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  • Outrage culture

    Outrage culture often involves calling for public shaming or punishment of those deemed responsible for the offense, and can result in online harassment, cancel culture, and the suppression of free speech. The term is often used to critique the excessive and performative nature of public outrage, which can be fueled by social media echo chambers and a desire for attention or moral superiority. Some argue that outrage culture can stifle meaningful debate and lead to a culture of fear and self-censorship, while others see it as a necessary form of social activism and accountability.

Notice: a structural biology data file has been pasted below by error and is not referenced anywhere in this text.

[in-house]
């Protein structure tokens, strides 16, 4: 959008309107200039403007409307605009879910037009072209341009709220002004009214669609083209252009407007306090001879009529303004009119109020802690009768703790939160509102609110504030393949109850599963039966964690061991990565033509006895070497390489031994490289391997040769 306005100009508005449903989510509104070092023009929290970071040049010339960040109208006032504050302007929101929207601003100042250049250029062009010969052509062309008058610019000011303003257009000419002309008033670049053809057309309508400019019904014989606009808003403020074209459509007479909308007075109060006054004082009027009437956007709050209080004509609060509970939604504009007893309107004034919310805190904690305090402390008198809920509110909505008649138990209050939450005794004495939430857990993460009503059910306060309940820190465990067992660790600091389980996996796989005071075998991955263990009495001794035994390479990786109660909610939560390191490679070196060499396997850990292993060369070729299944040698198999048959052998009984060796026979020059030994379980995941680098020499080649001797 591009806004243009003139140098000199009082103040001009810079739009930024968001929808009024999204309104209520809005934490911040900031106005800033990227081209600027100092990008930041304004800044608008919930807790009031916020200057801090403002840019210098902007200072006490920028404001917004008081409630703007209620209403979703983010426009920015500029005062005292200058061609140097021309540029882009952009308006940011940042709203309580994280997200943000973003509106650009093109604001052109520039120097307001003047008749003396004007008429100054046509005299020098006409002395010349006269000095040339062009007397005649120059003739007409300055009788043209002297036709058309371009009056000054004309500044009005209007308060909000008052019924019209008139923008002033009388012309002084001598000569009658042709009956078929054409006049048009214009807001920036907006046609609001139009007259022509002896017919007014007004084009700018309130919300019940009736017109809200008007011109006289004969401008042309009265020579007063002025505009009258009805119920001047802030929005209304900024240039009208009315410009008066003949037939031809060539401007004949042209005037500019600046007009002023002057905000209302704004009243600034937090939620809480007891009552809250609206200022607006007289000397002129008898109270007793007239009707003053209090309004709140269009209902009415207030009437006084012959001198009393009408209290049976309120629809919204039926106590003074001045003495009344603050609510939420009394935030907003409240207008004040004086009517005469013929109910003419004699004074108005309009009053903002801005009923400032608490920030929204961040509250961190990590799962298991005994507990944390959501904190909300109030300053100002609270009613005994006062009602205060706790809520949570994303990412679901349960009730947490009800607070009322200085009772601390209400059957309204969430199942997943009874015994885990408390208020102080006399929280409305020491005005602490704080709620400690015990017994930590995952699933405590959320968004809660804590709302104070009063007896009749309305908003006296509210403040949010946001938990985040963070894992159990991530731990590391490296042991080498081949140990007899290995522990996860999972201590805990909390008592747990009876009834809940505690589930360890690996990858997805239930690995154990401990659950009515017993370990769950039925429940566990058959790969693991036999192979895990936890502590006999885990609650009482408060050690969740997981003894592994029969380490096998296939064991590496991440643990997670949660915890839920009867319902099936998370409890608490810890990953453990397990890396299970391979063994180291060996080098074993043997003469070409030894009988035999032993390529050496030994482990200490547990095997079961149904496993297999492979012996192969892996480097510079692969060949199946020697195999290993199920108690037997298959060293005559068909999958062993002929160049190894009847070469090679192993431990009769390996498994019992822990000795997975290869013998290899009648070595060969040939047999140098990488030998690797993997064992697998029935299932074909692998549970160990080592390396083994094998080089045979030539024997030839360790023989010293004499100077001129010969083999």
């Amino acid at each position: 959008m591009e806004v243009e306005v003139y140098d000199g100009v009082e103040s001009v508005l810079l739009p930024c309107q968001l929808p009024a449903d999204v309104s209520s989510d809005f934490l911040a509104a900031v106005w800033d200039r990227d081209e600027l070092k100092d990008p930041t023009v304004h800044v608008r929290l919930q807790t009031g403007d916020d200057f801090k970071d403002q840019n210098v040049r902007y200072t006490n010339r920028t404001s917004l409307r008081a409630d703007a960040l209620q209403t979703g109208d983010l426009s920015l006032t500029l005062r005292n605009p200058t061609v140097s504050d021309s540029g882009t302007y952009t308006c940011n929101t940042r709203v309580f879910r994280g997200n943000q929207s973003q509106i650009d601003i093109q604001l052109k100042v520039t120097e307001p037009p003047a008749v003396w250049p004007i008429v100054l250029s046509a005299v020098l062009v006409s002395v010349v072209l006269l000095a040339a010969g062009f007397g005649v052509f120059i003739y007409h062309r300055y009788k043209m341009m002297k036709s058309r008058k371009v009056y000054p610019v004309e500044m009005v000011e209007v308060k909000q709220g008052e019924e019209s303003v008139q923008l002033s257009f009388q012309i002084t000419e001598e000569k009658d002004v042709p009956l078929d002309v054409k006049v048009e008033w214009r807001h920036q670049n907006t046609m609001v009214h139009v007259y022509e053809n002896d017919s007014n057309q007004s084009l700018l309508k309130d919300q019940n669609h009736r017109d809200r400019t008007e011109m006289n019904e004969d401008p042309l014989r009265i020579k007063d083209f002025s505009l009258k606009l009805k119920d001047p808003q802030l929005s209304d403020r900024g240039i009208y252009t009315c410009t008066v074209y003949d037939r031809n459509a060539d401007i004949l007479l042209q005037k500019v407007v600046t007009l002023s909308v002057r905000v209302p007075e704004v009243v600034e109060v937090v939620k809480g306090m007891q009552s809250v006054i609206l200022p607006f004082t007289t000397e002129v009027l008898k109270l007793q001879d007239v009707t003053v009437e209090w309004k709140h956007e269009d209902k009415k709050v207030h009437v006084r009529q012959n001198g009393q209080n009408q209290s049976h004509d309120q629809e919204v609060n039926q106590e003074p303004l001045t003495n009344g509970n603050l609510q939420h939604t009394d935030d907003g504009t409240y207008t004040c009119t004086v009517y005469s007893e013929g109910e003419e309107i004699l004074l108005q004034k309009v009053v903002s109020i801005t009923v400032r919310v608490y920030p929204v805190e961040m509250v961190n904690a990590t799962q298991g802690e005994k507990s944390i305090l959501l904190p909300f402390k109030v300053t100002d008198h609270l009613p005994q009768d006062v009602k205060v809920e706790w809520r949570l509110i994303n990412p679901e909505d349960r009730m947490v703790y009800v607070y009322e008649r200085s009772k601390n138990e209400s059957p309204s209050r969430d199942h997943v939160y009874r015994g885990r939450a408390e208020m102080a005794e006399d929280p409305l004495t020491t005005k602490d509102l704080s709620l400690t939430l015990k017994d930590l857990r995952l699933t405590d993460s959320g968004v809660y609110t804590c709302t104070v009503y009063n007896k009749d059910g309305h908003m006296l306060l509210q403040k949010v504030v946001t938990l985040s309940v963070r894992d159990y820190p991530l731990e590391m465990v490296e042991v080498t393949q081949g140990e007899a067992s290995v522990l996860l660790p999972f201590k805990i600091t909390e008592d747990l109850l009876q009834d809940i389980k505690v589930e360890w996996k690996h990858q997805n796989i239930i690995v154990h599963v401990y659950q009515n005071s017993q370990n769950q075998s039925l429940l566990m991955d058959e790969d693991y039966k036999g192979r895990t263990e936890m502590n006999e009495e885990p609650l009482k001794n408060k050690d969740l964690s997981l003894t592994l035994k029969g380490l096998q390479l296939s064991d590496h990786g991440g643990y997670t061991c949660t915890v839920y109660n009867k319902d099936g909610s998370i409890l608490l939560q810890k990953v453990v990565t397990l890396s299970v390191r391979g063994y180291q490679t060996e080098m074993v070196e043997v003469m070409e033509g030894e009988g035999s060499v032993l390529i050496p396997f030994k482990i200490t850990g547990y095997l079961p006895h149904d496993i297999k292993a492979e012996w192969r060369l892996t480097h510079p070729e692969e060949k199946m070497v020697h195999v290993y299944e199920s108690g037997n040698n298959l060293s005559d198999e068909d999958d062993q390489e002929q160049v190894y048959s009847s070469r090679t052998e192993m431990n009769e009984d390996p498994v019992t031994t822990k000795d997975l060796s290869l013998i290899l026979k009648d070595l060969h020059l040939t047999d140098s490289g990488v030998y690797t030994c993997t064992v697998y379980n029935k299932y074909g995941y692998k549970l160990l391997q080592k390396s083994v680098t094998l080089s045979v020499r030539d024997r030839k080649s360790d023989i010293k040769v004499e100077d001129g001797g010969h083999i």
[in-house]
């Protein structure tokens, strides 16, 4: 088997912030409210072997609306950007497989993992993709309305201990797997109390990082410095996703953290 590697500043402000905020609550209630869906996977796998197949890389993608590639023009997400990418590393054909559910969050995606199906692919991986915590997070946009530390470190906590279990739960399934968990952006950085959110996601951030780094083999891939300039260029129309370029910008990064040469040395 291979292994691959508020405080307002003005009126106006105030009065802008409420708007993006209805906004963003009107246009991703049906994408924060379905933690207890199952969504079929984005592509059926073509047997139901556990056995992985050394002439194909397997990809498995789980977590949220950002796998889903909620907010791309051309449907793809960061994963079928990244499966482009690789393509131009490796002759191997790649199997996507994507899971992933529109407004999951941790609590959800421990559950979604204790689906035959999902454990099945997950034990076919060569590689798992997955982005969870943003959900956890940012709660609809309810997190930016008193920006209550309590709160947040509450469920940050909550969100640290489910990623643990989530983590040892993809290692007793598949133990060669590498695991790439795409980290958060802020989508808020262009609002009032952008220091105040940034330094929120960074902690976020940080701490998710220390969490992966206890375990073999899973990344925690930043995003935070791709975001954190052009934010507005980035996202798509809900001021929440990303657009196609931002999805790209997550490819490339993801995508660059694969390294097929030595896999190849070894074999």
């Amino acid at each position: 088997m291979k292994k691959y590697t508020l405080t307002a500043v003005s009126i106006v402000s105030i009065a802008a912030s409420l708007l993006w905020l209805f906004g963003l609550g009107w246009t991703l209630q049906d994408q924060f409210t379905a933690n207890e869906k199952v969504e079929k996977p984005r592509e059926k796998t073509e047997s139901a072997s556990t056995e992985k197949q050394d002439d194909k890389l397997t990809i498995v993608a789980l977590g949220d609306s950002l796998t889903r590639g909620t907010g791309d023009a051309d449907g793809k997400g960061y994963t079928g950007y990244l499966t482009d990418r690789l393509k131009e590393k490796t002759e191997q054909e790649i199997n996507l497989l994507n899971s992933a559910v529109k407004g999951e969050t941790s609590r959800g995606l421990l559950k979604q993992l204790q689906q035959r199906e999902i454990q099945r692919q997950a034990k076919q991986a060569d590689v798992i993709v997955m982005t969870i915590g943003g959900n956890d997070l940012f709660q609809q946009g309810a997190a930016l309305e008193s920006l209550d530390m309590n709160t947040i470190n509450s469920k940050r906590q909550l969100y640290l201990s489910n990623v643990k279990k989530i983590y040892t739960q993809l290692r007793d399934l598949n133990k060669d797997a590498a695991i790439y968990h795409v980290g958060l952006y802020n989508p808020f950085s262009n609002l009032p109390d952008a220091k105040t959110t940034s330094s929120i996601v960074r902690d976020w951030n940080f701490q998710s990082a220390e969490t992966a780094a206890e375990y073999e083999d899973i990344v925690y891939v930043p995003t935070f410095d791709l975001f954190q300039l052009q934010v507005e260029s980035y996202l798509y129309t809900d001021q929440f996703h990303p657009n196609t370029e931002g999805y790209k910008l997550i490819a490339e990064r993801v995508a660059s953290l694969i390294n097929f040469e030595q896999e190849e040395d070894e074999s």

Outrage culture can have a significant impact on online communities, where the anonymity and distance afforded by the internet can make it easier for individuals to engage in extreme forms of outrage and harassment. Online communities that are particularly susceptible to outrage culture include social media platforms, discussion forums, and gaming communities. The viral nature of social media can also amplify and escalate outrage, leading to a rapid spread of anger and condemnation. Moderators of online communities often struggle to balance the need for free expression with the need to protect users from harassment and abuse, and may need to develop policies and strategies to address the negative effects of outrage culture.

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